Peter Schiff’s full political platform begins to take shape

Last week politicsmagazine.com posted perhaps the first article that begins to clearly define what the political platform of potential Senatorial candidate Peter Schiff would look like, outside of his already established expertise on the economic crisis.

The most poignant quote, that also sums up Schiff’s recent speech to the Libertarian Party of Connecticut and best sums up his reason for running is:

“If a regular Republican runs in Connecticut, why is anybody anywhere else going to give a damn?”

In the blue state of Connecticut a mainstream GOP candidate does not stand much of a chance. Peter Schiff, however, would provide the GOP with a refreshing new face. A face that would not have to withstand the criticism that comes with the years of out of control Bush Administration spending, while the GOP leadership in Congress stood idly by.

The article also points out this key aspect of the potential Schiff run:

“Earlier this year, a collection of his supporters, who have already convinced Ron Paul’s son, Rand Paul, to run for Senate in Kentucky, launched an online effort to get Schiff into the Senate race.”

Again something I love about this movement, the fact that a political contingency is drafting the candidates that they believe will represent their beliefs on Capital Hill. Rather than the normal protocol of a wealthy individual driven by his own ambition feeling he has the right to impose his beliefs on the population of the United States in Congress.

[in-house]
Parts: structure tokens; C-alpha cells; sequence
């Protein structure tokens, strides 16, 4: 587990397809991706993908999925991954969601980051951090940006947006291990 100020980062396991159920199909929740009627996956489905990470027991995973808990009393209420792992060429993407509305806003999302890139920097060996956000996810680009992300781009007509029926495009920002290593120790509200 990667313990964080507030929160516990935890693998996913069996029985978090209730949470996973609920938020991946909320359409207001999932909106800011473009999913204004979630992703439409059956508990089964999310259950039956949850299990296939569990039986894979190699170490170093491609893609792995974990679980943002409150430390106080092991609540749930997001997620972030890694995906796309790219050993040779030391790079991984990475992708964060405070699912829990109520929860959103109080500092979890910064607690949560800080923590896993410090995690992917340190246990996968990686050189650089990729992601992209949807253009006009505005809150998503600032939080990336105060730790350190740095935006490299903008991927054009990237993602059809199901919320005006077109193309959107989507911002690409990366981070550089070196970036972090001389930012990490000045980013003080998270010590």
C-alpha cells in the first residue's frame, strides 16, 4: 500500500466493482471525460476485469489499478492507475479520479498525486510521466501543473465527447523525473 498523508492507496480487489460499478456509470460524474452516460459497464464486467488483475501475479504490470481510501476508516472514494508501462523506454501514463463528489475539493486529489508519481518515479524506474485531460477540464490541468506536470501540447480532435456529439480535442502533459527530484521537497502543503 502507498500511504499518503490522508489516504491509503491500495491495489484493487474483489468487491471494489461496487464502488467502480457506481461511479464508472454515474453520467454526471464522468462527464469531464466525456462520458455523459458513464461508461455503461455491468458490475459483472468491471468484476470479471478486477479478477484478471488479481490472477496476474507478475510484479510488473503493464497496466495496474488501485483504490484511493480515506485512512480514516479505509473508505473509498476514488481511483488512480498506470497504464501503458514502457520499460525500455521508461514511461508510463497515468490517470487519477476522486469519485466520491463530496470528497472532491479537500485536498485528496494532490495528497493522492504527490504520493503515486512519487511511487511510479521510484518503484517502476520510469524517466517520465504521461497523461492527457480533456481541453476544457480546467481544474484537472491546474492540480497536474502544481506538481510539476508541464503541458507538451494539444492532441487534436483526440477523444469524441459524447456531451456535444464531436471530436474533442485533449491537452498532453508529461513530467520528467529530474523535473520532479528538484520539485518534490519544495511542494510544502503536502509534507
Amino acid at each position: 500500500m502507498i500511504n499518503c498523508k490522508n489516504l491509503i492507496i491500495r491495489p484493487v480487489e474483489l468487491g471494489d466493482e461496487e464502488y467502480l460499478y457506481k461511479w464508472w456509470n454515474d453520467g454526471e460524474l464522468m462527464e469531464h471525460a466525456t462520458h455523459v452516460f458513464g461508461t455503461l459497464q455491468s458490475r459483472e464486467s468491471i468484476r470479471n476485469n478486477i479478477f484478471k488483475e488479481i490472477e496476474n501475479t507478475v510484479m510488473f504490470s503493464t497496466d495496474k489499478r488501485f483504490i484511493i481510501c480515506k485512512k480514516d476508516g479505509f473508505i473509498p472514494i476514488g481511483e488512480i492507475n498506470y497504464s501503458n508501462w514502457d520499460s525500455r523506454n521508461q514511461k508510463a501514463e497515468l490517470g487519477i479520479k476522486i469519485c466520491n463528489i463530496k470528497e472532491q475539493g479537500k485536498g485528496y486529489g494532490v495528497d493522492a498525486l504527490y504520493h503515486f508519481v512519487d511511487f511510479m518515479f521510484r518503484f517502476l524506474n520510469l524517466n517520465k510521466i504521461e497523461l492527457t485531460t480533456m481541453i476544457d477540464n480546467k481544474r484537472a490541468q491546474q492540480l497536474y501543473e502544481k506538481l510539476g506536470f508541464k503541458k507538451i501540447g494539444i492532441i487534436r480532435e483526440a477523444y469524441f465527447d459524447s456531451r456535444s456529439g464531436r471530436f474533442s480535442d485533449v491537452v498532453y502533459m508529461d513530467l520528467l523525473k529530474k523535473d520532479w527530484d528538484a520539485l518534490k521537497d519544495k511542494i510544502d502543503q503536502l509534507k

In the first sign that Schiff has a degree of acceptance in Congress itself the article notes:

“…he had to dash out of our interview so he could meet with NRSC chair Sen. John Cornyn.”

This shows that GOP leadership is not completely tone deaf when it comes to the tune that Schiff may be playing to the tired electoral public.

Schiff makes an excellent point by pointing to the importance that his race may have for the future of the GOP when he said:

“If I win on those issues [in my platform] then maybe the Republican Party will have the courage to campaign on those issues in 2012.”

When it comes to tax cuts Schiff sounds much like the Ron Paul, whom he was an economic advisor to in the 2008 Presidential elections:

“We have to cut programs—not just fraud and abuse.”

And so goes the fallacy that cutting the pork and earmarks will solve all of the nation’s problems when things have become as dire as they have.

And then there is perhaps the main criticism that will be launched at Schiff, should he decide to run, that he will call upon the American people to sacrifice more than they are willing to give up, to this he had this to say:

“You’re not going to be out there buying new clothes, you’re not buying a new TV, you’re not buying a new cell phone or laptop every year. Is that so terrible?”

The fact is that the nation will be brought back down to earth one way or the other. Peter Schiff’s way offers the most expedient cure and though it may not be popular at the moment, by the time the 2010 elections roll around the American public, specifically in Connecticut, may understand his reasoning.

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